The Christmas Eve rush is a time-honoured tradition for many; scuttling into closing shops with a fistful of cash fervently convincing yourself that Dad would love nothing more than a car hoover on Christmas morning. While it can be fun to be caught up in the madness it can also be stressful and put financial pressure on strapped resources. If there are many of you buying presents for each other why not start a Secret Santa tradition. Put all names in a hat and have each person withdraw one name. You are then responsible for buying one nice present for that person and receiving one nice present in return from somebody else. It cuts down on both the financial pressure and the stress of trying to think of 7 different amazing Christmas presents. As long as you get your present bought on time you can be that smug person wandering serenely around on Christmas Eve soaking up the atmosphere without feeling the pressure.
Let’s be honest, most of the time the responsibility for the all-important Christmas dinner falls on just one person. They ‘know how to do it’, they ‘like doing it’ or ‘they just make the best gravy’. While some people may really love taking control there’s never any harm in asking for or offering help. Many parts of Christmas dinner can be divvied up and the youngest to the oldest member can take responsibility for one part be it setting the table, washing the brussel sprouts, chopping the carrots or watching the turkey doesn’t burn. In addition, many parts of the dinner can be prepared well in advance of Christmas Day itself and either frozen and defrosted on the day or left in fridge. Don’t let what should be a happy family meal turn into a screaming match over who left the roast potatoes in the oven – prepare what can be done in advance and let everyone pitch in on the day.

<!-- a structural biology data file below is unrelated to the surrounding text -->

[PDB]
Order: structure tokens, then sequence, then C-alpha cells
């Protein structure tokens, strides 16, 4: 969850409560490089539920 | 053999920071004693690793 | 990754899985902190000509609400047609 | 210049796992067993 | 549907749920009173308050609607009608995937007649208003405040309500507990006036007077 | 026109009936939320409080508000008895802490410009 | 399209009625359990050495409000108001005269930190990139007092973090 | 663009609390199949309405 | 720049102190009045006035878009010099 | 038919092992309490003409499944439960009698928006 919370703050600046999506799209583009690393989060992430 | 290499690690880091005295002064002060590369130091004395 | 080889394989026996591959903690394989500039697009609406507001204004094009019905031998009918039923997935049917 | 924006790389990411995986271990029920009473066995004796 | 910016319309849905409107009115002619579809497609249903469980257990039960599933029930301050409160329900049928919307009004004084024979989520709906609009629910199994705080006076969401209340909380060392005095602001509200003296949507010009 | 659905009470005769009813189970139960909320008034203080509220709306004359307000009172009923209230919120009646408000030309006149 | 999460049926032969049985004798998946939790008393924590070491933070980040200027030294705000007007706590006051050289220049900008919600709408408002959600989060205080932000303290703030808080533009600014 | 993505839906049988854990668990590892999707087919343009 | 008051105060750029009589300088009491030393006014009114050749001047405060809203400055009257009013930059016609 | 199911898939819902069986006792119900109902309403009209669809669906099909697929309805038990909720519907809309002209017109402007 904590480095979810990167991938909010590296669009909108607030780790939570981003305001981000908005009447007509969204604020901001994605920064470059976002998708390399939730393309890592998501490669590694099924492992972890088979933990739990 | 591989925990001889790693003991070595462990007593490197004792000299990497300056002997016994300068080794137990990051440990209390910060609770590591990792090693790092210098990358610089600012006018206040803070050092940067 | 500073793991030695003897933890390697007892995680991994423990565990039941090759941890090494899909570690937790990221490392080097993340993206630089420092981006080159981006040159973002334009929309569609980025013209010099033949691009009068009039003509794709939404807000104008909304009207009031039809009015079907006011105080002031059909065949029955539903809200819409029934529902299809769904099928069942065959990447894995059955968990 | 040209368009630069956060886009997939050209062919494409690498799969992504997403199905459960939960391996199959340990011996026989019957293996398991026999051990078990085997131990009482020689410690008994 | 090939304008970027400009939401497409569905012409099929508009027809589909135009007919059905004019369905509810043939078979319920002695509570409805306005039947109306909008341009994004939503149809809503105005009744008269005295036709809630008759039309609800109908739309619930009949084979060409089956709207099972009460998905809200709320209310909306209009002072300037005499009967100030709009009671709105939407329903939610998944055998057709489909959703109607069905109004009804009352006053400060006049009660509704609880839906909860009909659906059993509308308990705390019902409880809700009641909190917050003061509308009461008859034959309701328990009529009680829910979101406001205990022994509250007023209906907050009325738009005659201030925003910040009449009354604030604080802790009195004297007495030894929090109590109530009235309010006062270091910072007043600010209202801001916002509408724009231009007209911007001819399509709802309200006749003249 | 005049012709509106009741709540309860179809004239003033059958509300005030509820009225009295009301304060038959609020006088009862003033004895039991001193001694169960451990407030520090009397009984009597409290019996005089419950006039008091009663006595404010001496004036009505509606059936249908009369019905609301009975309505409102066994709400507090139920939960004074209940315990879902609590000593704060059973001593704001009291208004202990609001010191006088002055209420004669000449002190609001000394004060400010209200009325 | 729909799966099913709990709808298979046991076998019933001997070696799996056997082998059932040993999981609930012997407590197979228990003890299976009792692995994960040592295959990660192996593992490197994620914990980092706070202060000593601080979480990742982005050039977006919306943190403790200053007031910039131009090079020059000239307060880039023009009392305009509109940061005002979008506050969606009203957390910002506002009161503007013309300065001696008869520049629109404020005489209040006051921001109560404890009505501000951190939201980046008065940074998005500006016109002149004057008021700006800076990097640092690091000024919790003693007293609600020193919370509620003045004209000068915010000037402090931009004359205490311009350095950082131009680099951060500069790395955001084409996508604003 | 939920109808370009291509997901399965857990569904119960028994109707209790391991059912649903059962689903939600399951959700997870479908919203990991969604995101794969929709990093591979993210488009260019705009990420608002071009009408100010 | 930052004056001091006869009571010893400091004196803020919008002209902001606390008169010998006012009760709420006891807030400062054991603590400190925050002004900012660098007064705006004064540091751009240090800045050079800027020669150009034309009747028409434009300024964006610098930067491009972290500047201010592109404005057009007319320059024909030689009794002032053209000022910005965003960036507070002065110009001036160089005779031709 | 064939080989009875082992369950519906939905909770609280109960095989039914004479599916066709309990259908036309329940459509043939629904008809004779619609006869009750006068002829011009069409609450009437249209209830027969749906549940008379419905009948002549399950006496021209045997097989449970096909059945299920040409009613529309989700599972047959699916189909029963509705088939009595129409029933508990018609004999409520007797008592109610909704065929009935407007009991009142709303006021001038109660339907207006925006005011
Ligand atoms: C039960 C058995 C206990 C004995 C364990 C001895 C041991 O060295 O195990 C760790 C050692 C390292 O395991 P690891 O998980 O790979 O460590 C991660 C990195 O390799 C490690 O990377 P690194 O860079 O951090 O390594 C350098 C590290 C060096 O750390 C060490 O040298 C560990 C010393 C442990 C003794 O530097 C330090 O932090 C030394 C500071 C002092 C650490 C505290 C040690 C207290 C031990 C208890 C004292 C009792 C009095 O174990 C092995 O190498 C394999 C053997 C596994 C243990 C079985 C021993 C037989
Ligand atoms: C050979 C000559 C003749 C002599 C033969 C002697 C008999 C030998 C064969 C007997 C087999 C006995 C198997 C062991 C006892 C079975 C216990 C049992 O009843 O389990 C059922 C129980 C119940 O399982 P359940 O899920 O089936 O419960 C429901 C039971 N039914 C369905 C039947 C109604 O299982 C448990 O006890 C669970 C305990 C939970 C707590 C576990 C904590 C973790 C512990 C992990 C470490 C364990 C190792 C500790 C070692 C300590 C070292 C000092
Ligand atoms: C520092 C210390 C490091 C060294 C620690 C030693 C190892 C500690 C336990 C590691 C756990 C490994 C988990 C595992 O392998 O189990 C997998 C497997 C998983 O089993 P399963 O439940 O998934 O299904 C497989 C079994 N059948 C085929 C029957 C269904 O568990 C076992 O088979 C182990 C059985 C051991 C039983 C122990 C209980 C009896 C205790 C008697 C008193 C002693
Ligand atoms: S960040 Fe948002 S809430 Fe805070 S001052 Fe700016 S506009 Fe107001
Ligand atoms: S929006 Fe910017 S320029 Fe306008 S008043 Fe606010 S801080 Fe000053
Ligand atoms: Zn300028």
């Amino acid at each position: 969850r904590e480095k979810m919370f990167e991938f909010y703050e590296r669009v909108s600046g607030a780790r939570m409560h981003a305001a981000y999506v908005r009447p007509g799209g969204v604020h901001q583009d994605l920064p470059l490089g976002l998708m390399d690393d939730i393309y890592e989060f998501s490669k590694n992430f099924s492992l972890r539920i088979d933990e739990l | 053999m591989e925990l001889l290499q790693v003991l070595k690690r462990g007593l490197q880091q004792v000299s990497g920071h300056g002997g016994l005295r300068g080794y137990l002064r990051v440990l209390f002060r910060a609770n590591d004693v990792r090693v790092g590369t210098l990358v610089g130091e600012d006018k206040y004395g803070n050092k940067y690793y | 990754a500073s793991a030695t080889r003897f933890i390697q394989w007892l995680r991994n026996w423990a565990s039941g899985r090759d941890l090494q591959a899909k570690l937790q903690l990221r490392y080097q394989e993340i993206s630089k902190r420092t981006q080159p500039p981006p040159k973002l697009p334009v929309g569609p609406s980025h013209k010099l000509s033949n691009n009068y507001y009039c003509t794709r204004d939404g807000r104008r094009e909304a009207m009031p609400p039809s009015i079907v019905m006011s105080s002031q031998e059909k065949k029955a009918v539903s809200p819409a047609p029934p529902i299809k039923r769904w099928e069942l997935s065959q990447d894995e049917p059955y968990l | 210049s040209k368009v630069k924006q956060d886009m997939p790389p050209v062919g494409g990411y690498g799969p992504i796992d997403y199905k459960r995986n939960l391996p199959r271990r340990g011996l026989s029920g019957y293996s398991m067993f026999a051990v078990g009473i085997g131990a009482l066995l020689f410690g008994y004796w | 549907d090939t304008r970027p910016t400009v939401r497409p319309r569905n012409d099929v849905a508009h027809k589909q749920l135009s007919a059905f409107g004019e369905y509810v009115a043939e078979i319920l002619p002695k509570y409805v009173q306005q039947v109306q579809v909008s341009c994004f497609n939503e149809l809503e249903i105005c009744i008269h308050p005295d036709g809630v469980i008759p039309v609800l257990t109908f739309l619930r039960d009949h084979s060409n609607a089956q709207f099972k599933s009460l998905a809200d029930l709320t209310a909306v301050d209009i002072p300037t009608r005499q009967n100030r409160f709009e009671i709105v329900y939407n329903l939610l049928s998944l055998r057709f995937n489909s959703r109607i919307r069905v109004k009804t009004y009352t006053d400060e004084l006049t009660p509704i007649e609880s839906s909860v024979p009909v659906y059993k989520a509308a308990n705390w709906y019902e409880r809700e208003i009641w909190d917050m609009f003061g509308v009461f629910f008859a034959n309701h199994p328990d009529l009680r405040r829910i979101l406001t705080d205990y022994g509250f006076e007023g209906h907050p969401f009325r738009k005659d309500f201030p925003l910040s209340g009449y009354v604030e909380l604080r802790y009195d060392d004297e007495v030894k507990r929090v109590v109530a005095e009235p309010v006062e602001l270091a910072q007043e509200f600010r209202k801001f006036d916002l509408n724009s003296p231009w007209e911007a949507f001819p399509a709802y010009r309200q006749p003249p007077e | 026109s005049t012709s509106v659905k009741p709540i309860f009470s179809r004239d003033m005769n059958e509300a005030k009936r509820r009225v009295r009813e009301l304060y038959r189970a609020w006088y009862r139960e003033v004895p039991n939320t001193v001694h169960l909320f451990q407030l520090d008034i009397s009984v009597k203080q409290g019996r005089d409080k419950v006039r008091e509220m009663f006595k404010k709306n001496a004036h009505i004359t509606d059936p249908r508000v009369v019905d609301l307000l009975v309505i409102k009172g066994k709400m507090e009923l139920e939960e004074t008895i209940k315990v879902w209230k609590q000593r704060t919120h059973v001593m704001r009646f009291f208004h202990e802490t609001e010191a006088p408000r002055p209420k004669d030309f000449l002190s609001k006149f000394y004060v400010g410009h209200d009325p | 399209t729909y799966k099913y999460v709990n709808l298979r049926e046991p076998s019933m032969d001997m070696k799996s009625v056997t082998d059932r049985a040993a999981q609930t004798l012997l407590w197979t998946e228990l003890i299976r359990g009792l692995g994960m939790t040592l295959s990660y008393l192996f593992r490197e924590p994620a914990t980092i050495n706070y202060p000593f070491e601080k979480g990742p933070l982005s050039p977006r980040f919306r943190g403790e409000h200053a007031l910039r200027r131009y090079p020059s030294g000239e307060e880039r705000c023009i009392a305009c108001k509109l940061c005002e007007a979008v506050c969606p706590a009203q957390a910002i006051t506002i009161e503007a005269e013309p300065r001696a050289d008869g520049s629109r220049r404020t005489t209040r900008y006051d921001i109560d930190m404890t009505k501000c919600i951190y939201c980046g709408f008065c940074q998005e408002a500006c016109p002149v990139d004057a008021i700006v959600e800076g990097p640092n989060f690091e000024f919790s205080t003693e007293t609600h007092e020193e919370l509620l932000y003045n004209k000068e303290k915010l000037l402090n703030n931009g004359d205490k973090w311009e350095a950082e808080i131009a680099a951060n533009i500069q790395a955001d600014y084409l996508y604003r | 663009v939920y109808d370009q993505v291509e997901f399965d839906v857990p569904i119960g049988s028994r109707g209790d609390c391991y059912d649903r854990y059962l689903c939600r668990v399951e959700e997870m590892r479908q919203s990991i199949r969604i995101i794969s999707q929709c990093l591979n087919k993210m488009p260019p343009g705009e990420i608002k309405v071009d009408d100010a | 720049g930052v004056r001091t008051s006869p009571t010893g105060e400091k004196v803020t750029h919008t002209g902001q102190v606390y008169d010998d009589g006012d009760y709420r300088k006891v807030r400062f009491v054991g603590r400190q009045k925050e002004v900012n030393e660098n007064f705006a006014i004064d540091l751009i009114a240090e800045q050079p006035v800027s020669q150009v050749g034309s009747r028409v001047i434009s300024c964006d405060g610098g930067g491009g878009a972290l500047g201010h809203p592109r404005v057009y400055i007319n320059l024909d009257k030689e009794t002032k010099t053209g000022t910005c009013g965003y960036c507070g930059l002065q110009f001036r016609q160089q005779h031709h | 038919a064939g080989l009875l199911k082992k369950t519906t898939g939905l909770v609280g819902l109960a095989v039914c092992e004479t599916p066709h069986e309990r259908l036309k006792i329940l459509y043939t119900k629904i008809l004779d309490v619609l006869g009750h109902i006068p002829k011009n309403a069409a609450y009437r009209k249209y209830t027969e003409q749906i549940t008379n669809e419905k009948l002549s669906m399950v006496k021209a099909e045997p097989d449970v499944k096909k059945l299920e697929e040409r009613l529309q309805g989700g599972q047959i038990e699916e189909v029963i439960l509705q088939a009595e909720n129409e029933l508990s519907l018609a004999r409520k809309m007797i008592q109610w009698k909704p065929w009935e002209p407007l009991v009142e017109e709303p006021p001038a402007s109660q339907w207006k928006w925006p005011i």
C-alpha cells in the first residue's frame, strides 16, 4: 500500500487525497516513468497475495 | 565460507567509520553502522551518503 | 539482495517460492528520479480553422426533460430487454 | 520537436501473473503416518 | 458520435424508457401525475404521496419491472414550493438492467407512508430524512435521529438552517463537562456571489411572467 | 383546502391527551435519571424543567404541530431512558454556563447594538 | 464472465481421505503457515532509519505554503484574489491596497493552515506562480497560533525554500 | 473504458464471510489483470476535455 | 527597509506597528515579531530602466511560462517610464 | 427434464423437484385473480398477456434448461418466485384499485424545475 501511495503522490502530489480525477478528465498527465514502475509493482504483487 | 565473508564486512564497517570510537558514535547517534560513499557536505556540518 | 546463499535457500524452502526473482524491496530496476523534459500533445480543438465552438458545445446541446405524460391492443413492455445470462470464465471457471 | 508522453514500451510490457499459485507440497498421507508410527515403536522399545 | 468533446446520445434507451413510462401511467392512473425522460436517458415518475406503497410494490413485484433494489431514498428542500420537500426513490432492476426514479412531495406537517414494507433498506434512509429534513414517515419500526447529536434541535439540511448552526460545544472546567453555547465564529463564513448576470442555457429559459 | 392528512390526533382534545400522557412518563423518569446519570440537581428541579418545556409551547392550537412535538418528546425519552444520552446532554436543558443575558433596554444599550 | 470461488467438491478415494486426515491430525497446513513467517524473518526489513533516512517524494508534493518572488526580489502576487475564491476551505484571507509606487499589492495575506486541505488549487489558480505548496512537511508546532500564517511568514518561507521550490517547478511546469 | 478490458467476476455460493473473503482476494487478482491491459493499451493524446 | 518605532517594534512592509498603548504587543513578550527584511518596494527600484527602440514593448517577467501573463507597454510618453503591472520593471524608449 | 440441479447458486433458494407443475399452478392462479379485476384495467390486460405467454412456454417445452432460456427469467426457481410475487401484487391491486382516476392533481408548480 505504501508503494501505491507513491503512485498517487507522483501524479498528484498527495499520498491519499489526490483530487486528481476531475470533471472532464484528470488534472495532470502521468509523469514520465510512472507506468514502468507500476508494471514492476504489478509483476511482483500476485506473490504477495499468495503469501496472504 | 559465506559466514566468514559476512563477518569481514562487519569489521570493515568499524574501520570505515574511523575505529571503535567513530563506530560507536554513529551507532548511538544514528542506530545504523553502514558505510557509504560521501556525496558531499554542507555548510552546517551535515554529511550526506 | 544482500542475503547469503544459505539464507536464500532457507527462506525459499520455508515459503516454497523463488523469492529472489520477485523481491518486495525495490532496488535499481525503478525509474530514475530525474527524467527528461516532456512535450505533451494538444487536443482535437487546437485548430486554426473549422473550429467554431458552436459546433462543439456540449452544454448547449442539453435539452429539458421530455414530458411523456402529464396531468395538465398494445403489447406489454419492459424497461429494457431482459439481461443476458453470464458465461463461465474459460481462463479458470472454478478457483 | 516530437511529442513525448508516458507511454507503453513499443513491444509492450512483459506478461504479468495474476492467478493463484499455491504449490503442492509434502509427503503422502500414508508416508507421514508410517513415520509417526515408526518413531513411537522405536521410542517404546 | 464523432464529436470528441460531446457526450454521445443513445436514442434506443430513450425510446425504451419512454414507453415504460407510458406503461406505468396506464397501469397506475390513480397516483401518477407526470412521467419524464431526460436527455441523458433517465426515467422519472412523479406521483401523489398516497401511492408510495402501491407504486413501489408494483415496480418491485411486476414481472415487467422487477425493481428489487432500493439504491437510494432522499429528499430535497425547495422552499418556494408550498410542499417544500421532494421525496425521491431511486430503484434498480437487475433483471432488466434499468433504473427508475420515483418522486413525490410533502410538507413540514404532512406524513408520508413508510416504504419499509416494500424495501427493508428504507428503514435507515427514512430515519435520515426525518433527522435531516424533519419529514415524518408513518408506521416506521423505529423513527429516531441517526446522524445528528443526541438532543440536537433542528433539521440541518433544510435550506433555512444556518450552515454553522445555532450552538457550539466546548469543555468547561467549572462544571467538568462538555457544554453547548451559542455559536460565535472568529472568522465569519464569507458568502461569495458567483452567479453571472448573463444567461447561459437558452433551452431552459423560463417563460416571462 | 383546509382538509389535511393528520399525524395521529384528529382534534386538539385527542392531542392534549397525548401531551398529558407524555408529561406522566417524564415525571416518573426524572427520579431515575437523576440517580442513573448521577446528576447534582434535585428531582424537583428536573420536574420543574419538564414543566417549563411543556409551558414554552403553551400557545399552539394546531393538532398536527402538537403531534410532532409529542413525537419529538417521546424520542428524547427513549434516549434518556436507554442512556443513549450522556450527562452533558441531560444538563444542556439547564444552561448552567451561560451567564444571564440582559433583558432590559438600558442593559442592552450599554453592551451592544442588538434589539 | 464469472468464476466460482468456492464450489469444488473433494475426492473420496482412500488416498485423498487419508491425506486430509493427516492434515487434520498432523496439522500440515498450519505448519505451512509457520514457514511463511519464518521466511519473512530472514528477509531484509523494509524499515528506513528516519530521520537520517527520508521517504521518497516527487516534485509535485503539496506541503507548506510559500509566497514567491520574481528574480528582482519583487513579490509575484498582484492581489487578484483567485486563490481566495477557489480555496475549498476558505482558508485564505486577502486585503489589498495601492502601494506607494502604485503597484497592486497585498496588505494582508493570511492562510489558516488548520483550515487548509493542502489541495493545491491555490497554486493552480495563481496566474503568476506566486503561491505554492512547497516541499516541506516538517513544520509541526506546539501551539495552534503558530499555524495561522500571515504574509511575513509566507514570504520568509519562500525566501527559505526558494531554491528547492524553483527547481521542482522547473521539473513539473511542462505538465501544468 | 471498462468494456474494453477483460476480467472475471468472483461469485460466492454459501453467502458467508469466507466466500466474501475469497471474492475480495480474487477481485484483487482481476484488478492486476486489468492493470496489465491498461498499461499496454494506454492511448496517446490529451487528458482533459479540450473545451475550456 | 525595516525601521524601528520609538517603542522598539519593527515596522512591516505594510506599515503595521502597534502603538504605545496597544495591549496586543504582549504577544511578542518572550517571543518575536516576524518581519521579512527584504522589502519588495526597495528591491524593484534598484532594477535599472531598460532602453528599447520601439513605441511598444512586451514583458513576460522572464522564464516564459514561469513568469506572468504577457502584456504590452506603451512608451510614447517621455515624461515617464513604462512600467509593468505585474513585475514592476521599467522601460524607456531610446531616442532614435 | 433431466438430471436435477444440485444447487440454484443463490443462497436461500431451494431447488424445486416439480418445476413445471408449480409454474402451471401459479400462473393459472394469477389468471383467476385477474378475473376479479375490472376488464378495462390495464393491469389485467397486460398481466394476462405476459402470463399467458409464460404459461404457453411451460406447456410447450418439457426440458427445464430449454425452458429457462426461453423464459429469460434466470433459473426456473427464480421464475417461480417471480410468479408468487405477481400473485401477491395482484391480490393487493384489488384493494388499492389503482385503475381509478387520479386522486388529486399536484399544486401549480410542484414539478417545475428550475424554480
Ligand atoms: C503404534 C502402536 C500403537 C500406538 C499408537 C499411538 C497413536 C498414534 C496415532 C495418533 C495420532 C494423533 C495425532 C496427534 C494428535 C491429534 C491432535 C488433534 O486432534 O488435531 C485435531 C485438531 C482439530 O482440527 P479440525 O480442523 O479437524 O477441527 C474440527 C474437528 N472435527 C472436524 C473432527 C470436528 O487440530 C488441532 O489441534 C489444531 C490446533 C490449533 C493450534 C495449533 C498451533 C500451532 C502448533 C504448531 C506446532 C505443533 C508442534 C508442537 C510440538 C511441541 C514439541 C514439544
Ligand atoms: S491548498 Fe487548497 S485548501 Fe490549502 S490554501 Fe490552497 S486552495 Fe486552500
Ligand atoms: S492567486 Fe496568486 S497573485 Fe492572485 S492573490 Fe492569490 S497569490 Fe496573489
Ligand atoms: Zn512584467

The run-up to Christmas is party season. Many people have at least one party a weekend for the whole of December but often 2 or 3 building up to one a night in the last week before the big day. While it is a great opportunity to meet old friends and relatives that you only see once a year it can also lead to a great pressure to be a social butterfly. The combination of alcohol and exhaustion can contribute to an overwhelmed and stress-out feeling. This year think ‘do I really want to go to this?’ before you say yes. Some people revel in the wild party seasons but for others it can feel more like a chore than a pleasure. Sure there are some events you probably need to go to but you don’t have to go to your second cousin’s Sunday afternoon Christmas extravaganza and that schoolmate that you haven’t seen since last year won’t really mind if you only go to her Christmas Eve-Eve drinks for an hour and then make your excuses. Most people have a big problem saying no and this leads to unnecessary stress. Feel free to make your excuses and go to as many or as few of the parties as you like. Go to an hour or one and an hour of another if you want to make an appearance. It’s your time too – decide in advance what would be most fun for you and stick to your guns.
For many people Christmas is the best time of the year. For others it can be stressful, sad or lonely. Looking after yourself and others, reminding yourself why you are doing the things you are doing and taking a time out every now and again to relax is probably the best thing you can do to reduce any Christmas stress and make Christmas a pleasant, non stressful time of year.